Cell type-specific adhesion and migration on laser-structured opaque surfaces

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dc.identifier.uri http://dx.doi.org/10.15488/10704
dc.identifier.uri https://www.repo.uni-hannover.de/handle/123456789/10782
dc.contributor.author Schaeske, Jörn
dc.contributor.author Fadeeva, Elena
dc.contributor.author Schlie-Wolter, Sabrina
dc.contributor.author Deiwick, Andrea
dc.contributor.author Chichkov, Boris N.
dc.contributor.author Ingendoh-Tsakmakidis, Alexandra
dc.contributor.author Stiesch, Meike
dc.contributor.author Winkel, Andreas
dc.date.accessioned 2021-03-30T11:22:29Z
dc.date.available 2021-03-30T11:22:29Z
dc.date.issued 2020
dc.identifier.citation Schaeske, J.; Fadeeva, E.; Schlie-Wolter, S.; Deiwick, A.; Chichkov, B.N. et al.: Cell type-specific adhesion and migration on laser-structured opaque surfaces. In: International Journal of Molecular Sciences (IJMS) 21 (2020), Nr. 22, 8442. DOI: https://doi.org/10.3390/ijms21228442
dc.description.abstract Cytocompatibility is essential for implant approval. However, initial in vitro screenings mainly include the quantity of adherent immortalized cells and cytotoxicity. Other vital parameters, such as cell migration and an in-depth understanding of the interaction between native tissue cells and implant surfaces, are rarely considered. We investigated different laser-fabricated spike structures using primary and immortalized cell lines of fibroblasts and osteoblasts and included quantification of the cell area, aspect ratio, and focal adhesions. Furthermore, we examined the three-dimensional cell interactions with spike topographies and developed a tailored migration assay for long-term monitoring on opaque materials. While fibroblasts and osteoblasts on small spikes retained their normal morphology, cells on medium and large spikes sank into the structures, affecting the composition of the cytoskeleton and thereby changing cell shape. Up to 14 days, migration appeared stronger on small spikes, probably as a consequence of adequate focal adhesion formation and an intact cytoskeleton, whereas human primary cells revealed differences in comparison to immortalized cell lines. The use of primary cells, analysis of the cell–implant structure interaction as well as cell migration might strengthen the evaluation of cytocompatibility and thereby improve the validity regarding the putative in vivo performance of implant material. © 2020 by the authors. Licensee MDPI, Basel, Switzerland. eng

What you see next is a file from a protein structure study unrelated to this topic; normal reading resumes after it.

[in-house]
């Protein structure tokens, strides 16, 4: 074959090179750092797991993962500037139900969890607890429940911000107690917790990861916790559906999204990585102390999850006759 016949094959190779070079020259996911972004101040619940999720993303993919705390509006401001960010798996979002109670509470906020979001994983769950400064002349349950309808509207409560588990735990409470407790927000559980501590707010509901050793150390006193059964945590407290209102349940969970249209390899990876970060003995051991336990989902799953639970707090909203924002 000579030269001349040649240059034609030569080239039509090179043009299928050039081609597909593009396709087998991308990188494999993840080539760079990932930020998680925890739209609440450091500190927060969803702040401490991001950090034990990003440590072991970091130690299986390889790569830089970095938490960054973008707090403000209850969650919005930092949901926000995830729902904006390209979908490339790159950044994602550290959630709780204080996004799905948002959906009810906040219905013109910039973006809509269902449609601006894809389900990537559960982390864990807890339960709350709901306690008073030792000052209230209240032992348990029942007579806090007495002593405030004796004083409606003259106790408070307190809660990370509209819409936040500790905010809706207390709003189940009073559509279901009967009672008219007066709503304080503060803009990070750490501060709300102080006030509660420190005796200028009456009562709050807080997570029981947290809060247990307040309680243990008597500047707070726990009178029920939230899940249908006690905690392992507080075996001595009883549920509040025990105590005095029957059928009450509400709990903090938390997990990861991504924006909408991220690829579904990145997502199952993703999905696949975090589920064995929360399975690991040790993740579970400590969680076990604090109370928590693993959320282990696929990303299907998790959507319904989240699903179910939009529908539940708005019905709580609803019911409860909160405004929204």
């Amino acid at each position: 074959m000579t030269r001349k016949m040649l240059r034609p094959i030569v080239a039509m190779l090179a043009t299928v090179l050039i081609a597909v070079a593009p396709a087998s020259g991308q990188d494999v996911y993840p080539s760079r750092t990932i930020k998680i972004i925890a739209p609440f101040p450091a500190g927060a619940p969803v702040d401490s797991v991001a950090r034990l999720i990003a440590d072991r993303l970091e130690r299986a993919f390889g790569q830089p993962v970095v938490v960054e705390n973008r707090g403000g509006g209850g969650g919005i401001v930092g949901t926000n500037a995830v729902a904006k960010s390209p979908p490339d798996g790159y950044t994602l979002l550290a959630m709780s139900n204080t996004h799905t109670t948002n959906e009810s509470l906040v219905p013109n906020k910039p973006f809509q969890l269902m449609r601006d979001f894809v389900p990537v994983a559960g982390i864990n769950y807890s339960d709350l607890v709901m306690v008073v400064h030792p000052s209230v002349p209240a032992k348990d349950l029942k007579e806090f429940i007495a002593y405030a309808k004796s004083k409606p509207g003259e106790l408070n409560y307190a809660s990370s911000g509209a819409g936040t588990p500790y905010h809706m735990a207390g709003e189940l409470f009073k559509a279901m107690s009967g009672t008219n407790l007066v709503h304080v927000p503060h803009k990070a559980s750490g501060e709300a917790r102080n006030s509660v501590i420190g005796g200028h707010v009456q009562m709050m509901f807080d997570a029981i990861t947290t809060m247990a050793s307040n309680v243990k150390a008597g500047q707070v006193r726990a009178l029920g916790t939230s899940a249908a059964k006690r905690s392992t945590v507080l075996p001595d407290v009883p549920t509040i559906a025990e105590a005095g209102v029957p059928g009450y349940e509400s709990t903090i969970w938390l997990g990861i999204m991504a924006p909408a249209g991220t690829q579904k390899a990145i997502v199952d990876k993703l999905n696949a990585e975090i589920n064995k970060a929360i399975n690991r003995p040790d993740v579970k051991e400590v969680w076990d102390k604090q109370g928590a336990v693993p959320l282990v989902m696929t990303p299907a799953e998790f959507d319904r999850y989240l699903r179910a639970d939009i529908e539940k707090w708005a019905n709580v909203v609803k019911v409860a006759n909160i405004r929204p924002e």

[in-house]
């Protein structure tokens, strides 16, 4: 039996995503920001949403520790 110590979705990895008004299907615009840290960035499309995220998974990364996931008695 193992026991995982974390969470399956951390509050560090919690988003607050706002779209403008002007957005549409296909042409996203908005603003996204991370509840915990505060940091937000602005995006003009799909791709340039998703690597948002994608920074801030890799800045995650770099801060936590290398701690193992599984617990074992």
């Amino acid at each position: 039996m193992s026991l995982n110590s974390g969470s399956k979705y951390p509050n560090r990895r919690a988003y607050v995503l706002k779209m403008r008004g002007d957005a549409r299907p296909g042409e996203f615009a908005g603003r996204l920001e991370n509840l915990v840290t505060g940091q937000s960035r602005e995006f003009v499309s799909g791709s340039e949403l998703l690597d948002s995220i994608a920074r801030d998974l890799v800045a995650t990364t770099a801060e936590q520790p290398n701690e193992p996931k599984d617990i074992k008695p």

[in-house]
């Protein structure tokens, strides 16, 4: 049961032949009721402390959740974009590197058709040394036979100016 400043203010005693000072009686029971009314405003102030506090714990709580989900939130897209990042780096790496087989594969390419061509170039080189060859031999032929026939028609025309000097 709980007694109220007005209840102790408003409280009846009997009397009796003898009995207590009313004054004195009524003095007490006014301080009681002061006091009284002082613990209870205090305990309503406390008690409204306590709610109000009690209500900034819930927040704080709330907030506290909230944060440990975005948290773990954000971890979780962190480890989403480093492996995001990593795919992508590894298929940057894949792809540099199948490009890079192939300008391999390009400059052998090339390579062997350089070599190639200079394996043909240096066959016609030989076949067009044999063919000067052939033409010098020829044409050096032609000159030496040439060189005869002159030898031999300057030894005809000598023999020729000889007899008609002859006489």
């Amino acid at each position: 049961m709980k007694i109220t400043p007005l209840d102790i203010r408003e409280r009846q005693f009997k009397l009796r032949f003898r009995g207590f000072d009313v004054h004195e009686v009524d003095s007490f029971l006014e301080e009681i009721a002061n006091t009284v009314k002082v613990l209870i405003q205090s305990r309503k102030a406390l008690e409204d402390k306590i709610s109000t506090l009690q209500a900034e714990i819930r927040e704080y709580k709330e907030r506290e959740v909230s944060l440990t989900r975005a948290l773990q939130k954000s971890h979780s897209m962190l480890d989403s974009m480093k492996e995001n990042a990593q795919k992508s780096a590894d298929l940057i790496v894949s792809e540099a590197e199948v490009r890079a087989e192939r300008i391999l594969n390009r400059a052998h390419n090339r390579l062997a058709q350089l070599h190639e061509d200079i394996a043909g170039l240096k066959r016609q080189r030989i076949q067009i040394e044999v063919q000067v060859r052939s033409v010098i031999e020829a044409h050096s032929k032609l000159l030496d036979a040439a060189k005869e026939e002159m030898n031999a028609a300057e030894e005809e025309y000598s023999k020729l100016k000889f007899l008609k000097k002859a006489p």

dc.language.iso eng
dc.publisher Basel : Molecular Diversity Preservation International (MDPI)
dc.relation.ispartofseries International Journal of Molecular Sciences (IJMS) 21 (2020), Nr. 22
dc.rights CC BY 4.0 Unported
dc.rights.uri https://creativecommons.org/licenses/by/4.0/
dc.subject biomaterials eng
dc.subject cell exclusion assay eng
dc.subject cell proliferation eng
dc.subject cell spreading eng
dc.subject cytocompatibility eng
dc.subject focal adhesion eng
dc.subject in vitro screening eng
dc.subject primary vs. immortalized cell lines eng
dc.subject spike structures eng
dc.subject.ddc 570 | Biowissenschaften, Biologie ger
dc.title Cell type-specific adhesion and migration on laser-structured opaque surfaces
dc.type article
dc.type Text
dc.relation.essn 1422-0067
dc.relation.issn 1661-6596
dc.relation.doi https://doi.org/10.3390/ijms21228442
dc.bibliographicCitation.issue 22
dc.bibliographicCitation.volume 21
dc.bibliographicCitation.firstPage 8442
dc.description.version publishedVersion
tib.accessRights frei zug�nglich

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